Can ultrasonography replace computed tomography in the initial assessment of children with blunt abdominal trauma?

Schmuel Katz, Ludwig Lazar, Valerie Rathaus, Ilan Erez

Research output: Contribution to journalArticlepeer-review


The evaluation of injured children with suspected blunt abdominal trauma (BAT) is clinically challenging. Computed tomography (CT) requires that patients be sedated, stable, and transportable, and even so, it is considered the diagnostic modality of choice for children with BAT. The authors questioned whether abdominal ultrasonography (US) performed during the initial assessment of the injured child is accurate enough to replace CT in the detection of intraabdominal injury. One hundred twenty-four children with BAT aged 2 to 14 years; (average, 8.3) were admitted to the authors' institution during 1992 and 1993. Some bad associated injuries (head, 60; chest, 25; extremities, 15; pelvis, 5). The indications for US were pelvic, abdominal, or lower chest trauma, tenderness, or guarding; altered consciousness; microhematuria; and/or low hemoglobin/hematocrit values. Three patients underwent abdominal CT at the time of admission. For 121 children, an emergency US examination was performed using a 3.5-MHz transducer and a portable machine. The examination evaluated the kidneys, liver, and spleen for parenchymal injuries, and the subhepatic, subphrenic, and paracolic spaces and the pelvis for evidence of free peritoneal fluid. The presence of fluid and/or parenchymal injury was interpreted as a positive US result. Twenty-eight patients had positive US findings. Ten of these had a subsequent positive CT result, eight had a normal CT result, and 10 had a negative second US result. Eleven patients (with a total of 17 visceral injuries) were treated conservatively. One patient underwent emergency surgery for liver and caval injuries. Four patients required blood transfusions. Ninety-three of the 121 (78%) had a negative US result. For one of these patients, a subsequent CT scan showed a minor subcapsular splenic hematoma, which resolved spontaneously. The authors conclude that US is sensitive in detecting free peritoneal fluid or visceral injuries and is an effective screening modality. It has replaced abdominal CT in 76% of our patients with suspected RAT. In view of the reliability, simplicity, low cost, and bedside availability of US, the authors suggest that this modality be used in the initial assessment and diagnosis of children with suspected intraabdominal injury from blunt trauma.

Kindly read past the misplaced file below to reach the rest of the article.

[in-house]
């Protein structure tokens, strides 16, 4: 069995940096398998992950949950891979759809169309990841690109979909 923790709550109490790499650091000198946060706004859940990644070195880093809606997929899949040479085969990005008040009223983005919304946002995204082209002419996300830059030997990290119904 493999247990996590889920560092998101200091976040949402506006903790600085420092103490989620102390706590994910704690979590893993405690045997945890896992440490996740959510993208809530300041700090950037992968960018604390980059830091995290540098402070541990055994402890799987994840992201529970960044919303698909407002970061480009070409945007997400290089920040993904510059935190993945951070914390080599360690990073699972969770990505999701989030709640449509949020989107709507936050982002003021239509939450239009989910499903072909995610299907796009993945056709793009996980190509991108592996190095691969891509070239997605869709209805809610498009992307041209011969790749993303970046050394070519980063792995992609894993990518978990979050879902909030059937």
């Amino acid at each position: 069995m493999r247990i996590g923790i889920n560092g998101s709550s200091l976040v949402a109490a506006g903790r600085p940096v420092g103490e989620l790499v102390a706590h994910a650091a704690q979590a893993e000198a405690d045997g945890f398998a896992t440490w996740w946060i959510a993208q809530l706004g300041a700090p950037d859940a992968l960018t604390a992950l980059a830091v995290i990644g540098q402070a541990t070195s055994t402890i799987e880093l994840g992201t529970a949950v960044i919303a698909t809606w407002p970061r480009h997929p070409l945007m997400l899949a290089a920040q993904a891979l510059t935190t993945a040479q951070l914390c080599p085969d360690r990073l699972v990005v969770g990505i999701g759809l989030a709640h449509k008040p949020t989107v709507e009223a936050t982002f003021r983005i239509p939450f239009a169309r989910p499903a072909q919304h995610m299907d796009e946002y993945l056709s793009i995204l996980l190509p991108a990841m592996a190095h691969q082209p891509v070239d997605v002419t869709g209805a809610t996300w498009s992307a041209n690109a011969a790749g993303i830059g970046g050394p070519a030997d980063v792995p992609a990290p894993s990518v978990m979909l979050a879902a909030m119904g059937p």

Original languageEnglish
Pages (from-to)649-651
Number of pages3
JournalJournal of Pediatric Surgery
Issue number5
StatePublished - May 1996
Externally publishedYes


  • Abdominal trauma
  • computed tomography
  • ultrasonography


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